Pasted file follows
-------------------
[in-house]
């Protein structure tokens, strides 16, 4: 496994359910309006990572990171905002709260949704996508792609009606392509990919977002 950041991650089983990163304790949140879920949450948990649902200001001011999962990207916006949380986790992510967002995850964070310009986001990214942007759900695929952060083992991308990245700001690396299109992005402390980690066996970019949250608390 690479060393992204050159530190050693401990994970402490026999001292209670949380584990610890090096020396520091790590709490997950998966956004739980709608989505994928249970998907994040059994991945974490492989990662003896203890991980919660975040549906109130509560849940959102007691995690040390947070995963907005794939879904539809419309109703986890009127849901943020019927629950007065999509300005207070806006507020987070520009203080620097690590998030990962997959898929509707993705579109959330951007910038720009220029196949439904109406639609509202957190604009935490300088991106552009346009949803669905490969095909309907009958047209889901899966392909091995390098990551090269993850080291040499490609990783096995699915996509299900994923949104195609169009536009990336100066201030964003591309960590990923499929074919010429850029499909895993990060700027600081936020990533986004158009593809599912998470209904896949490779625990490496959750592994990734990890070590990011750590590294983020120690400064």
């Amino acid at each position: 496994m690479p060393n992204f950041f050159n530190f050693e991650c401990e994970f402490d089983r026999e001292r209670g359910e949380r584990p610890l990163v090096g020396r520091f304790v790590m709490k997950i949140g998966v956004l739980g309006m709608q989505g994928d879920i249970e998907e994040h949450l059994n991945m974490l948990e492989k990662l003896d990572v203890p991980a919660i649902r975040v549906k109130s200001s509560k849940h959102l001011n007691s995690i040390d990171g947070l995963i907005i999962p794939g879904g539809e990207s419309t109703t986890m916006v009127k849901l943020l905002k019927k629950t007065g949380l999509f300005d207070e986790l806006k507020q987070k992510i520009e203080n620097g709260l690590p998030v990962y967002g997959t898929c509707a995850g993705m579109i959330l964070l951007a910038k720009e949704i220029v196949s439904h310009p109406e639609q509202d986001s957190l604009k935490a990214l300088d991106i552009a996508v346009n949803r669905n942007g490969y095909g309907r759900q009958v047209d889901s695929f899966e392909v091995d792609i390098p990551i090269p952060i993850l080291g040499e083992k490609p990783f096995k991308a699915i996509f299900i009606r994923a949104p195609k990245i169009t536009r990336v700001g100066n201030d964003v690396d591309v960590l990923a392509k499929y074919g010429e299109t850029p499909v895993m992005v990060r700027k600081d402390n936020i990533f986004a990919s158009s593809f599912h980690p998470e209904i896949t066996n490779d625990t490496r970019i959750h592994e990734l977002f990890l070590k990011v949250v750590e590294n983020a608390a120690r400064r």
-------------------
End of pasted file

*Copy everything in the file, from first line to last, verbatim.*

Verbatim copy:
[in-house]
């Protein structure tokens, strides 16, 4: 496994359910309006990572990171905002709260949704996508792609009606392509990919977002 950041991650089983990163304790949140879920949450948990649902200001001011999962990207916006949380986790992510967002995850964070310009986001990214942007759900695929952060083992991308990245700001690396299109992005402390980690066996970019949250608390 690479060393992204050159530190050693401990994970402490026999001292209670949380584990610890090096020396520091790590709490997950998966956004739980709608989505994928249970998907994040059994991945974490492989990662003896203890991980919660975040549906109130509560849940959102007691995690040390947070995963907005794939879904539809419309109703986890009127849901943020019927629950007065999509300005207070806006507020987070520009203080620097690590998030990962997959898929509707993705579109959330951007910038720009220029196949439904109406639609509202957190604009935490300088991106552009346009949803669905490969095909309907009958047209889901899966392909091995390098990551090269993850080291040499490609990783096995699915996509299900994923949104195609169009536009990336100066201030964003591309960590990923499929074919010429850029499909895993990060700027600081936020990533986004158009593809599912998470209904896949490779625990490496959750592994990734990890070590990011750590590294983020120690400064």
């Amino acid at each position: 496994m690479p060393n992204f950041f050159n530190f050693e991650c401990e994970f402490d089983r026999e001292r209670g359910e949380r584990p610890l990163v090096g020396r520091f304790v790590m709490k997950i949140g998966v956004l739980g309006m709608q989505g994928d879920i249970e998907e994040h949450l059994n991945m974490l948990e492989k990662l003896d990572v203890p991980a919660i649902r975040v549906k109130s200001s509560k849940h959102l001011n007691s995690i040390d990171g947070l995963i907005i999962p794939g879904g539809e990207s419309t109703t986890m916006v009127k849901l943020l905002k019927k629950t007065g949380l999509f300005d207070e986790l806006k507020q987070k992510i520009e203080n620097g709260l690590p998030v990962y967002g997959t898929c509707a995850g993705m579109i959330l964070l951007a910038k720009e949704i220029v196949s439904h310009p109406e639609q509202d986001s957190l604009k935490a990214l300088d991106i552009a996508v346009n949803r669905n942007g490969y095909g309907r759900q009958v047209d889901s695929f899966e392909v091995d792609i390098p990551i090269p952060i993850l080291g040499e083992k490609p990783f096995k991308a699915i996509f299900i009606r994923a949104p195609k990245i169009t536009r990336v700001g100066n201030d964003v690396d591309v960590l990923a392509k499929y074919g010429e299109t850029p499909v895993m992005v990060r700027k600081d402390n936020i990533f986004a990919s158009s593809f599912h980690p998470e209904i896949t066996n490779d625990t490496r970019i959750h592994e990734l977002f990890l070590k990011v949250v750590e590294n983020a608390a120690r400064r």